Public Sector Pay: Transparency and Perspective

Public sector labor leaders in California would rather that the public remain relatively ignorant about how well their members are compensated. But they are fighting a losing battle.

Because of California’s massive unfunded pension liability and other scandals, the public is demanding answers. Interests as diverse as taxpayer groups, business organizations, the media and some elected officials have moved aggressively, not only to address these problems, but also to ensure that there is much greater transparency about public sector compensation than we have seen in the past.

For example, attorneys at Howard Jarvis Taxpayers Association won several Public Records Act lawsuits against government interests — mostly at the local level — who were attempting to shield their compensation data from the public. And is a website which for years has been a clearinghouse for articles on pension abuses.

But it is not just conservative interests who are shining the light. Left-of-center newspapers like the Sacramento Bee and San Jose Mercury News, have fought very hard to expose the truth on employee compensation. Self-styled progressive John Chiang developed a powerful data base open to the public about state worker pay when he was California’s Controller. He is now the State Treasurer and we hope he continues his efforts.

Public sector labor is pushing back against all this disclosure asserting that compensation is not excessive in California. For example, they recently claimed that pension benefits are comparable to Social Security payouts. But a new study by Robert Fellner, Research Director for, shows that some retired public employees are receiving five times as much in pension benefits — mostly at taxpayer expense — as comparable private sector retirees receive from Social Security. The objective here is transparency, not a war against public employment. We all know someone who works for government and many are extremely competent in their jobs and deserve the pay they get. But there are several aspects of public sector compensation that aggravate taxpayers.

First is the lack of accountability. Taxpayers would gladly pay the highly competent more if government managers were empowered to fire the incompetent, indolent and criminals. Taxpayers and parents chafe at the fact that school districts can’t even fire child molesters without jumping through bureaucratic hoops costing much in both time and money.

Second, citizens are very concerned about how much of public sector compensation will be assumed by future generations, especially pension benefits and guaranteed health care for life. This is not a legacy of which we should be proud to leave our children.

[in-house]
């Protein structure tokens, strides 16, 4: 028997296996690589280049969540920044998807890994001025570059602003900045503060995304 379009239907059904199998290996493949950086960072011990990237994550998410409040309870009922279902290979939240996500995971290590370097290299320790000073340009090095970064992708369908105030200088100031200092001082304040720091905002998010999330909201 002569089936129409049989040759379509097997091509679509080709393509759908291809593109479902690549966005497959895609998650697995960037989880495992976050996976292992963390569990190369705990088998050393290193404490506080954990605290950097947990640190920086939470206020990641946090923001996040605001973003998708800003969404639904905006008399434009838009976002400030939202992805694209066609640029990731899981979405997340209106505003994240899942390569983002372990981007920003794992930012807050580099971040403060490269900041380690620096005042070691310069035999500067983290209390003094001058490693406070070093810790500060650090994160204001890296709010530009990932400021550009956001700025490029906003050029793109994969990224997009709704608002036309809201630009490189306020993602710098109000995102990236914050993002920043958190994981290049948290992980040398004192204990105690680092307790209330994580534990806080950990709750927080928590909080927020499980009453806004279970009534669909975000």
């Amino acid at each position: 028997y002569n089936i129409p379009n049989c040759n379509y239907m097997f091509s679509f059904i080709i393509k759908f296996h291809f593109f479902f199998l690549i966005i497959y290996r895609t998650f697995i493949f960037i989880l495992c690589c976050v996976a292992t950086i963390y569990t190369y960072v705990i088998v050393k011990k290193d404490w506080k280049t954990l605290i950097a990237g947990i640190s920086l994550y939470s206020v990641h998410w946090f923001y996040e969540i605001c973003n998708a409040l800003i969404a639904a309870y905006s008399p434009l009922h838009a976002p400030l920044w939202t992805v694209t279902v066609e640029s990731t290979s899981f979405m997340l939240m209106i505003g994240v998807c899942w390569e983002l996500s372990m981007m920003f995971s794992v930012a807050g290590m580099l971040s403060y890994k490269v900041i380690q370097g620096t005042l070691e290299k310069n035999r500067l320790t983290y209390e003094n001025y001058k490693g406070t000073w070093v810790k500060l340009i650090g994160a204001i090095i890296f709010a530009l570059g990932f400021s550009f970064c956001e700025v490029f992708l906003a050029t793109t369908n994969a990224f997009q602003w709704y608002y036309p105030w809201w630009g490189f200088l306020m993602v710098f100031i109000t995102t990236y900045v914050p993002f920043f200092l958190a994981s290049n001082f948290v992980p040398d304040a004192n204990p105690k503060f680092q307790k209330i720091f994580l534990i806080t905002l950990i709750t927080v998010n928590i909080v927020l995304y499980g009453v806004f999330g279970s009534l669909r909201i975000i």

Third, the personnel practices in government are totally out of sync with the private sector.  Just last week, the Center for Investigative Journalism reported that thousands of state workers are hoarding vacation time. Unlike the vast majority of workers in the real world, some state employees will be able to cash out their vacation time worth hundreds of thousands of dollars when they retire.

Fourth, generous compensation for public employees would be far more palatable if others were doing well. But they aren’t. California continues to have one of the highest unemployment rates in the nation and we rank number one in poverty. The economic recovery, trumpeted by political leaders in Sacramento, is shaky at best as many have simply given up looking for work. While so many Californians have seen a decrease in income and opportunity, businesses large and small continue to flee the state to escape high taxes and costly regulations.

Transparency and a more realistic perspective toward public sector compensation will be critical to California’s future. It is simply not healthy to have one segment of the citizenry treated as a protected class to the detriment of everyone else.

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Jon Coupal is president of the Howard Jarvis Taxpayers Association — California’s largest grass-roots taxpayer organization dedicated to the protection of Proposition 13 and the advancement of taxpayers’ rights.

2013 CalPERS Payouts Online at Transparent California

CalPERS financial struggles are draining state taxpayers. The ever-increasing contribution rates it demands from state and local governments have already bankrupted several cities. Even for more financially stable agencies, increased CalPERS contributions have crowded out other spending priorities or tax relief.

While discussions about unfunded liabilities and projected rates of return are necessary and important, the average member of the public is too busy to dive into the details.